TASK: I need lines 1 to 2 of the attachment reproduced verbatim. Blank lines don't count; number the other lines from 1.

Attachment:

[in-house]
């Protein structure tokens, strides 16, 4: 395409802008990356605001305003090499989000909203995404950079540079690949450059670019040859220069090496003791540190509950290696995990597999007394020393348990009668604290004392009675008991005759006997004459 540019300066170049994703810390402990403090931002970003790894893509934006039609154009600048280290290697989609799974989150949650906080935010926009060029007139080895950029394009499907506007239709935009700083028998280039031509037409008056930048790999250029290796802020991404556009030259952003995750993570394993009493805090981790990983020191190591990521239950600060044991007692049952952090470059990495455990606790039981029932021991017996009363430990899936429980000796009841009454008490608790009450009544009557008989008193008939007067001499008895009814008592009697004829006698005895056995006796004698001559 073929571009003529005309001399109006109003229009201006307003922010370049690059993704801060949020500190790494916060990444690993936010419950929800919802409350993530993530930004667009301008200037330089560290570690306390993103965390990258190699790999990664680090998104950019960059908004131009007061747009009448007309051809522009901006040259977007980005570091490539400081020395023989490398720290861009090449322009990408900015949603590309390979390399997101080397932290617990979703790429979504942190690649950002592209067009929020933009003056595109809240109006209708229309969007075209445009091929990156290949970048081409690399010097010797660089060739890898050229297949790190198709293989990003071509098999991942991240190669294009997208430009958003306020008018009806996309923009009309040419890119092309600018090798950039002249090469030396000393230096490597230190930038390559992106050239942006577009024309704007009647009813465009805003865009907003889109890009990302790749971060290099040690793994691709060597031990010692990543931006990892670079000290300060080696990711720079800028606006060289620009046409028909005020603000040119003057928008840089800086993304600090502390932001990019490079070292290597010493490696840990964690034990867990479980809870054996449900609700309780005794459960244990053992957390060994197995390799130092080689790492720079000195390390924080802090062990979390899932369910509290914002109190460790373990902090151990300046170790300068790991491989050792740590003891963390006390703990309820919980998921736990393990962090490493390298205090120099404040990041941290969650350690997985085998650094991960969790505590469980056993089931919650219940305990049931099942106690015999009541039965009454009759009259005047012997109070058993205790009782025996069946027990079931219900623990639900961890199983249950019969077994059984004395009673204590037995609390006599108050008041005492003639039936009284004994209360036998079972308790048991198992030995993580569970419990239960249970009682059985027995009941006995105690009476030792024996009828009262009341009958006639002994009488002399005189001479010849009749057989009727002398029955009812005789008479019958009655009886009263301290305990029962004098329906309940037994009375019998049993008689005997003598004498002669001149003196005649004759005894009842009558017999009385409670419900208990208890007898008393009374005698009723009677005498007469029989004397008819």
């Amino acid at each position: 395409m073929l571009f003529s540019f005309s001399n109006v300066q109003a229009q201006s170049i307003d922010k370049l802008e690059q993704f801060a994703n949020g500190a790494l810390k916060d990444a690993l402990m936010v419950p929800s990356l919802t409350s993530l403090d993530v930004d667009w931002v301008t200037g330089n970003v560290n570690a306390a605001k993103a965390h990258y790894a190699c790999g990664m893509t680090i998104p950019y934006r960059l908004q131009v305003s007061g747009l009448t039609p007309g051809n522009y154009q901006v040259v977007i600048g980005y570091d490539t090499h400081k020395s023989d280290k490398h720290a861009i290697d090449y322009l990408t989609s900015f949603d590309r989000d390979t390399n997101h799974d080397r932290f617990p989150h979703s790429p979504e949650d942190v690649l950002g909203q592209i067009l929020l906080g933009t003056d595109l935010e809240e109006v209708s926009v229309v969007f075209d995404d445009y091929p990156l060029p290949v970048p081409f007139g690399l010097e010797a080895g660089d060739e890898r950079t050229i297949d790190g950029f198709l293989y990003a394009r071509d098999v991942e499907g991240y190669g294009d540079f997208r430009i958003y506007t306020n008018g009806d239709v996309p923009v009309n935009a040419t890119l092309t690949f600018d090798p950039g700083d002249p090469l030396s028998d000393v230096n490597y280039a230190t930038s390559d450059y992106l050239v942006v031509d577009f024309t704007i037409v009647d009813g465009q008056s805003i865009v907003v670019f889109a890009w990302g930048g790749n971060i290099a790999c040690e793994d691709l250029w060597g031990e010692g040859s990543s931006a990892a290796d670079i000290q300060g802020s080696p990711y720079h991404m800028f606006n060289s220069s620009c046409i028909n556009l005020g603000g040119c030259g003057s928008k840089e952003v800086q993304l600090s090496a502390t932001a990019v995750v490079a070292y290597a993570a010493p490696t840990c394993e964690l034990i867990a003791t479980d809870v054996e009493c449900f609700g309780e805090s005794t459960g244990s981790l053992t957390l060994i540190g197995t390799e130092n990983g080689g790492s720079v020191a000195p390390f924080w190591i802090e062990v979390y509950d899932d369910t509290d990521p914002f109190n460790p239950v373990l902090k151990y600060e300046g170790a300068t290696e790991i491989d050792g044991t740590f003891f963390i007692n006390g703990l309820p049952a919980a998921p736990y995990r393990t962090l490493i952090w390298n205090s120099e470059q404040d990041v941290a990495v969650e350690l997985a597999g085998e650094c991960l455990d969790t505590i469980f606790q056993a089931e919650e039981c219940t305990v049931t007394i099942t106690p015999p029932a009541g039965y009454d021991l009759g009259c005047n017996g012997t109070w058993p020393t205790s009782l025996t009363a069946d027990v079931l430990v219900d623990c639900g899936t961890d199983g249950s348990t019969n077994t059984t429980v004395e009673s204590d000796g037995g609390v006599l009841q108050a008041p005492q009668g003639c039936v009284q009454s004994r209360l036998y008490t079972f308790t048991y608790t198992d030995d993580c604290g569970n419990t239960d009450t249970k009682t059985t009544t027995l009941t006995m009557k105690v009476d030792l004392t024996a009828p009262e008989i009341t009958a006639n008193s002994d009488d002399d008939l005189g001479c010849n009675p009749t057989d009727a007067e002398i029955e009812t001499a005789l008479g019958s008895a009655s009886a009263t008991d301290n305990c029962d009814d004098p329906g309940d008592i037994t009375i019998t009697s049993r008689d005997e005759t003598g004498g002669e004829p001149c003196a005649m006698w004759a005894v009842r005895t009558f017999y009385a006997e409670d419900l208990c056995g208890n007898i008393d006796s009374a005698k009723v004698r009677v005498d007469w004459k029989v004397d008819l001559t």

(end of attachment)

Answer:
[in-house]
């Protein structure tokens, strides 16, 4: 395409802008990356605001305003090499989000909203995404950079540079690949450059670019040859220069090496003791540190509950290696995990597999007394020393348990009668604290004392009675008991005759006997004459 540019300066170049994703810390402990403090931002970003790894893509934006039609154009600048280290290697989609799974989150949650906080935010926009060029007139080895950029394009499907506007239709935009700083028998280039031509037409008056930048790999250029290796802020991404556009030259952003995750993570394993009493805090981790990983020191190591990521239950600060044991007692049952952090470059990495455990606790039981029932021991017996009363430990899936429980000796009841009454008490608790009450009544009557008989008193008939007067001499008895009814008592009697004829006698005895056995006796004698001559 073929571009003529005309001399109006109003229009201006307003922010370049690059993704801060949020500190790494916060990444690993936010419950929800919802409350993530993530930004667009301008200037330089560290570690306390993103965390990258190699790999990664680090998104950019960059908004131009007061747009009448007309051809522009901006040259977007980005570091490539400081020395023989490398720290861009090449322009990408900015949603590309390979390399997101080397932290617990979703790429979504942190690649950002592209067009929020933009003056595109809240109006209708229309969007075209445009091929990156290949970048081409690399010097010797660089060739890898050229297949790190198709293989990003071509098999991942991240190669294009997208430009958003306020008018009806996309923009009309040419890119092309600018090798950039002249090469030396000393230096490597230190930038390559992106050239942006577009024309704007009647009813465009805003865009907003889109890009990302790749971060290099040690793994691709060597031990010692990543931006990892670079000290300060080696990711720079800028606006060289620009046409028909005020603000040119003057928008840089800086993304600090502390932001990019490079070292290597010493490696840990964690034990867990479980809870054996449900609700309780005794459960244990053992957390060994197995390799130092080689790492720079000195390390924080802090062990979390899932369910509290914002109190460790373990902090151990300046170790300068790991491989050792740590003891963390006390703990309820919980998921736990393990962090490493390298205090120099404040990041941290969650350690997985085998650094991960969790505590469980056993089931919650219940305990049931099942106690015999009541039965009454009759009259005047012997109070058993205790009782025996069946027990079931219900623990639900961890199983249950019969077994059984004395009673204590037995609390006599108050008041005492003639039936009284004994209360036998079972308790048991198992030995993580569970419990239960249970009682059985027995009941006995105690009476030792024996009828009262009341009958006639002994009488002399005189001479010849009749057989009727002398029955009812005789008479019958009655009886009263301290305990029962004098329906309940037994009375019998049993008689005997003598004498002669001149003196005649004759005894009842009558017999009385409670419900208990208890007898008393009374005698009723009677005498007469029989004397008819």